The Broad Strokes: An Introduction to David Andres Berg

May 31, 2017  •  Leave a Comment

David Berg is the founder of Blackwood Imaging, a photography collective dedicated to showcasing the culture and artists of the Caribbean Islands. David is a Caribbean native; he lives, shoots, and edits just outside Fredriksted, St Croix, on an old Danish plantation close to his family home.

David’s philosophy is simple: keep it simple. He lives in a spartan studio without a definitive boundary from the lush grounds of the plantation surrounding it. He just got his first “real” computer, something that actually sits on a desk—he’s been editing his photos on an old laptop for years now. He shoots underwater solely with a GoPro, and when land calls, he typically travels with two lenses, a flat lens and a fish-eye. His other equipment includes a mask, snorkel, and fins. It’s easier that way to chase down the perfect underwater light, catch moko jumbies mid-stride, or island hop to the next Carnival.

David never thought he would be a photographer. During his childhood on St Croix, he danced as a moko jumbie, which early on solidified as his artistic identity. This creative outlet morphed into wrestling and mixed martial arts when he moved stateside in his teens. The beauty of the body and all it was capable of captivated him, and this unique perspective easily translated to success in the ring. Unfortunately a misplaced kick left David on crutches, and unable to express himself physically, for six months. Without the only outlet David had ever known, a dark time followed this injury, until a teacher put a camera in his hands hoping to distract him and reignite his spirit.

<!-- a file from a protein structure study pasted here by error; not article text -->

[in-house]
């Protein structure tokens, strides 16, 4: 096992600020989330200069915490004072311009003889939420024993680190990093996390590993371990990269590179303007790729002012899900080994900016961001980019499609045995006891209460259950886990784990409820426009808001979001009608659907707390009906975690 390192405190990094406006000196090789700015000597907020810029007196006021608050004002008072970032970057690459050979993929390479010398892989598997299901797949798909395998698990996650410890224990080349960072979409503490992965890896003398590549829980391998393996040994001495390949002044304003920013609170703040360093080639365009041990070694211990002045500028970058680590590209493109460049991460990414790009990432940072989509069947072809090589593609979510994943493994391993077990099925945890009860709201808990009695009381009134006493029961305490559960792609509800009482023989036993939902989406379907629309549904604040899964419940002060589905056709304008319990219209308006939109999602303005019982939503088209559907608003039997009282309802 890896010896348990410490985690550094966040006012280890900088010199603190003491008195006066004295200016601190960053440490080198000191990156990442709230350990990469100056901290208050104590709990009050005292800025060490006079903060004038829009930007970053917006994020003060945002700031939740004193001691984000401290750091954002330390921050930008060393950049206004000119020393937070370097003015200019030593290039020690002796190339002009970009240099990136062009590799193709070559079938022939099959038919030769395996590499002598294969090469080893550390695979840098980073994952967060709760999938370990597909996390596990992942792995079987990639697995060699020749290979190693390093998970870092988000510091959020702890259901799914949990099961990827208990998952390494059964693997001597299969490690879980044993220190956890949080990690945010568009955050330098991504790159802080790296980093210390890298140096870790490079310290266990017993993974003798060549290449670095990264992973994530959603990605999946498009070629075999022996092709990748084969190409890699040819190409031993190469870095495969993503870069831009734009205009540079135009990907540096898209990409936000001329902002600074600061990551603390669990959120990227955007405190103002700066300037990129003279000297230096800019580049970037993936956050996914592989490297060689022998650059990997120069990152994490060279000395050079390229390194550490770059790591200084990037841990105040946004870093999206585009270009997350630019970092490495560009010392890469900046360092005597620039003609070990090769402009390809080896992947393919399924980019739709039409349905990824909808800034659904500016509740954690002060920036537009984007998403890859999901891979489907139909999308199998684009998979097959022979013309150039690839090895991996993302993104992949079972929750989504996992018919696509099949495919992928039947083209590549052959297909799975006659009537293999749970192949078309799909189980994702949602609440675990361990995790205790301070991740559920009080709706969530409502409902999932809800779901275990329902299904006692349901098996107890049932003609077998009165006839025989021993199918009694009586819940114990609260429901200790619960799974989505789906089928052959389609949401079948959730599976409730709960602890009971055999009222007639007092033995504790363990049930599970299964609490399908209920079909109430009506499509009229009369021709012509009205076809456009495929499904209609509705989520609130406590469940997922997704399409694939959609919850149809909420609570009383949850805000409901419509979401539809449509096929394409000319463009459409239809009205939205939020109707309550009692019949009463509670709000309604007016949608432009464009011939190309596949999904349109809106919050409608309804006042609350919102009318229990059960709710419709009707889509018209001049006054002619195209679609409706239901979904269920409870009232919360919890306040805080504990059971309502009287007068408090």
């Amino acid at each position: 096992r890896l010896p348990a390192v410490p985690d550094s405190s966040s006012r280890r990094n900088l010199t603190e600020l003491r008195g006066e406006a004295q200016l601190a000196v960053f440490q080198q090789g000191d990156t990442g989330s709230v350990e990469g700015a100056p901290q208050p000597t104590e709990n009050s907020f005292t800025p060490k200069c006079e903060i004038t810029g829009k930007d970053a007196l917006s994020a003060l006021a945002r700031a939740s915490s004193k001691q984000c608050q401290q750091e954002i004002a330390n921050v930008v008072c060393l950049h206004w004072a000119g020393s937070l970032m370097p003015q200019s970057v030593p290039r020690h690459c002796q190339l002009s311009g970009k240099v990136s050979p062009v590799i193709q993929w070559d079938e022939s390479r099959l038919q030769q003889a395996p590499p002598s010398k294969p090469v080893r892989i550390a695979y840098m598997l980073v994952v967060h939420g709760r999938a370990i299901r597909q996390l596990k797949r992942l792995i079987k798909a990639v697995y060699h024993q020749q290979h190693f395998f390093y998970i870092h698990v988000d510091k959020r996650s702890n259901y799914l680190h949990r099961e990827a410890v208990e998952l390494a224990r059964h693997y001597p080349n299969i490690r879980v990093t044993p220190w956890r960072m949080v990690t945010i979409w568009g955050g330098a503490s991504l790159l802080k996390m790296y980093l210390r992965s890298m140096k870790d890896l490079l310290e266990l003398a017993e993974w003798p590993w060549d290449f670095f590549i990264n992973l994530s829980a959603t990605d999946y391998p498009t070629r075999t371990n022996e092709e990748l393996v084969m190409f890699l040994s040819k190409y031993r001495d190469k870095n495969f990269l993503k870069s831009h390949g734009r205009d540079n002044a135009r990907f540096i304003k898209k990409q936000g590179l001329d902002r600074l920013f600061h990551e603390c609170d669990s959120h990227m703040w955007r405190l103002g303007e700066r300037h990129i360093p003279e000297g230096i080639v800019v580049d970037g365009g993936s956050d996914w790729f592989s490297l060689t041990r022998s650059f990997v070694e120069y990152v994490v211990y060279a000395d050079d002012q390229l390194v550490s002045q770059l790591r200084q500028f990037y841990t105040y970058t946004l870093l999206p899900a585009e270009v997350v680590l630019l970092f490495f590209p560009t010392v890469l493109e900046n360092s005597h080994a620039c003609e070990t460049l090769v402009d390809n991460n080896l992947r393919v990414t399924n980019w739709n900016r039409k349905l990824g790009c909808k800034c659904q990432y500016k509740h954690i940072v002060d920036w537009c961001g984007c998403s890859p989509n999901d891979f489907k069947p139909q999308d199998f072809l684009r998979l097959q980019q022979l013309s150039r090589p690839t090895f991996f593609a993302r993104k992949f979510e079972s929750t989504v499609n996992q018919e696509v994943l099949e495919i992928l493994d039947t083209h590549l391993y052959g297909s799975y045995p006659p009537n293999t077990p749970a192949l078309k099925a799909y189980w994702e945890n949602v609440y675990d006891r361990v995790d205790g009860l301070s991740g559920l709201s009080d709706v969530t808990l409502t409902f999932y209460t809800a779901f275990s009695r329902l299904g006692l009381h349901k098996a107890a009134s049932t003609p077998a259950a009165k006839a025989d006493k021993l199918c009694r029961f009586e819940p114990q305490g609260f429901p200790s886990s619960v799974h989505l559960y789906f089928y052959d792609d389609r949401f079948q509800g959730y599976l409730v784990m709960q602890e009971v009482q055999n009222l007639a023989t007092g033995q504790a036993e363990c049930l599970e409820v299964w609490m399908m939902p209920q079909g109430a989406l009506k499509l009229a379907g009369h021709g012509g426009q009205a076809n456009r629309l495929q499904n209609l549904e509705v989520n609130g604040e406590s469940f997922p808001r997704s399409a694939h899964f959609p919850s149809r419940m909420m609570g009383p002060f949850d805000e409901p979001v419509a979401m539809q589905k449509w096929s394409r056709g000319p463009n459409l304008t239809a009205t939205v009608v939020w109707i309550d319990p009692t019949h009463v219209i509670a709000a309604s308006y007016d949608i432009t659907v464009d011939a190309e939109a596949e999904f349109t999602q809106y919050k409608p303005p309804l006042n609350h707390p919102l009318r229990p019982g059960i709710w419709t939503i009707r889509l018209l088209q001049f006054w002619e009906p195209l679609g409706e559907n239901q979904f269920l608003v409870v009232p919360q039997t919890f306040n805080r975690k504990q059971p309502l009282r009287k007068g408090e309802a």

David quickly found that the view finder captured the beauty of the body and its surroundings in a whole new way. The camera could be used to add another dimension to the frozen moment: what was present, and what was missing. He vividly remembers his first picture of a bench, an empty bench, and how that emptiness was able to express a feeling that the presence of a body could not have portrayed. The camera also offered David a chance to reconnect, with St Croix, Caribbean Culture, and his past. From this new perspective behind the camera David found a reflection, and expansion, of his early moko jumbie experiences.

David currently uses his photography to capture not only the present moment, but also the past—that which has been largely forgotten and presently ignored. The history, the hidden depths of each person, each family, each building, place, and culture fascinates him and he is constantly on a mission to illuminate it through his view finder. David is definitely not finished learning, with his ability and focus rapidly evolving. He describes himself as a student of his camera, constantly discovering new lessons of composition, balance, and opposition in the very moment he is capturing. He shoots for himself, to better himself, and is still pleasantly surprised when others find value in his work as well. He hopes he can use his new-found talent to preserve and document Caribbean culture, as well as express it’s rich depths to visitors and new arrivals. When David isn’t in the ocean or in the rainforest with his camera, you can find him working as a veterinary assistant, renovating the Danish plantation, or enjoying a famous West-end sunset on the beach with his dogs, Ray and Wolfie.

 

Written by Leona Waller

 


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